The same ceremony during this year's Edinburgh Fringe which saw the first award of a supreme Fringe First among this year's fifteen winners (the laurel going deservedly to Gagarin Way) bestowed the inaugural Jack Tinker Award for the Spirit of the Fringe to the Aurora-Nova World Theatre Festival at St Stephen's Centre. In the space of only a couple of years, St Stephens has taken up and rekindled the torch carried for so long (and often so erratically) by Richard Demarco, offering a platform for vibrant eastern European theatre. Its flagship production this year has been School For Fools, an adaptation of Sokolov's novel about a 1950s childhood from the Russian company Formalny-Baltic. It is an impressive combination of deadpan humour, deliberate mistakes and haunting, elegiac imagery, often the more potent for being glimpsed only indistinctly behind gauzes. Video projections, taped and live simultaneous translation and a clutch of graceful performances all add to the cumulative effect.
St Stephens is run in partnership with Komedia, the Brighton club which has also established itself as an Edinburgh Fringe power over the last few years, now running three venues. Indeed, in many ways one of the most interesting developments on this year's Fringe has been the realignment of venue "empires". The C group has taken over a number of the spaces formerly operated by the semi-imploded Gilded Balloon, and in so doing has further broadened its bill of fare from its recent position as the kingpin of student and post-student theatre. That area has seen a strong initial showing by the Underbelly in the bowels of the city's old central library, formerly a C venue but now run independently. Its bill includes Ghost Shirt from Lu Kemp's promising Theatre By Design company, an enthralling tapestry of stories woven around the 1998 return to the Lakota Sioux nation of a ceremonial ghost dance shirt housed for a century in Glasgow's Kelvingrove Museum, and a solid adaptation of Bulgakov's The Master And Margarita by Peter Morris (author of The Age Of Consent) and co-directed by up-and-coming student physical theatre name Dominic Leclerc.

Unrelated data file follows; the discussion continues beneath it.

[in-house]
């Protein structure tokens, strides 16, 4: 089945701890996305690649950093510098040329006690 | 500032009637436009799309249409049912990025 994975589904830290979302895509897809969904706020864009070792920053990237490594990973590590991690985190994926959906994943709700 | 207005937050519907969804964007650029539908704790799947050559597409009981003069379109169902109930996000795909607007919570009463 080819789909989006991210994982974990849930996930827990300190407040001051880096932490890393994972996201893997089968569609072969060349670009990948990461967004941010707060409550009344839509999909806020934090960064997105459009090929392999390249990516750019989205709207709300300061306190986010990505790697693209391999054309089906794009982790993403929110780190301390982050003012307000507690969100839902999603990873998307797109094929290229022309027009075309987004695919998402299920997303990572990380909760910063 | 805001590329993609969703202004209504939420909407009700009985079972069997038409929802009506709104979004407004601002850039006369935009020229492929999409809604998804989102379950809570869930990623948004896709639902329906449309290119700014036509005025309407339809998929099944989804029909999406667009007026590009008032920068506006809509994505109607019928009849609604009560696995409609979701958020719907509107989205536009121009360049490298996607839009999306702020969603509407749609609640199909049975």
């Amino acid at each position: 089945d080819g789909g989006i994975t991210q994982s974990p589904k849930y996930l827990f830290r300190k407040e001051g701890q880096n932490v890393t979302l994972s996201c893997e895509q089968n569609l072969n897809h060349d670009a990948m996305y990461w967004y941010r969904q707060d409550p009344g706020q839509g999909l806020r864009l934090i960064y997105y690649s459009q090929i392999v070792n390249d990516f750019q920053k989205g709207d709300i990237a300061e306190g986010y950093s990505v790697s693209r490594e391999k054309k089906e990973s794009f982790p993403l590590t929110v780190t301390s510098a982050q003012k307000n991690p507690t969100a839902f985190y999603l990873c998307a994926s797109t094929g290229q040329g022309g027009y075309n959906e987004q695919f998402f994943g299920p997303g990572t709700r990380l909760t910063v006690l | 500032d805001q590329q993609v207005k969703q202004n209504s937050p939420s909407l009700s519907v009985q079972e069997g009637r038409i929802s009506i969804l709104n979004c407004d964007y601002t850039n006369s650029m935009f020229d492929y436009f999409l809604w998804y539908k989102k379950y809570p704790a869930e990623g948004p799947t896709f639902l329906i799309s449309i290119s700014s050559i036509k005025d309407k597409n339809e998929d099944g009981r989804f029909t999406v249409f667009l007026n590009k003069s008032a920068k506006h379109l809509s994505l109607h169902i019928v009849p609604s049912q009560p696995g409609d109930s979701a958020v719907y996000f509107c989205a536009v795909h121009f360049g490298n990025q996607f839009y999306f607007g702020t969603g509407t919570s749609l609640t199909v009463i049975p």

This consolidation of more and more Fringe venues into groups could be seen as a sign of the increasing corporatisation of the Fringe as it bows to economic pressures and moves further from the golden age of "let's do the show right here". In practice, this year it has proven almost entirely beneficial, as this new stratum of venues has served to fill an increasing gap left by the "premiership" spaces. Whilst the commitment to theatre of the Assembly Rooms, Pleasance and Gilded Balloon remains more or less undiminished numerically, the growing dominance of comedy has made itself felt in terms of scheduling: it is harder and harder to find any actual plays at the big three venues in evening slots.
One of the greatest delights at the Assembly Rooms, Bette Bourne's magnificent performance as Quentin Crisp in Tim Fountain's Resident Alien, first seen at the Bush in London in 1999, kicks off before noon; Peter Dineen's rumbustious revival of Conor McPherson's St Nicholas, a bizarre but powerful monologue about a theatre critic who finds himself pimping for a group of vampires, has a mid-afternoon slot. Almost the only evening theatre offerings at the venue are Maureen Beattie's tour de force in Liz Lochhead's adaptation of Medea for theatre babel and Stephen Powell and Lynn Ferguson's more modest but still effective psychiatric-nurse two-hander Mental (also a Fringe First winner).
In contrast, the ever-growing Pleasance empire – now operating fifteen performance spaces on three sites – underlined the box-office primacy of comedy on the Fringe by garnering, for the first time that I can recall, a clean sweep in the Perrier stakes: all five nominees for the main award have been performing at Pleasance venues.
Written for the Financial Times.
Copyright © Ian Shuttleworth; all rights reserved.
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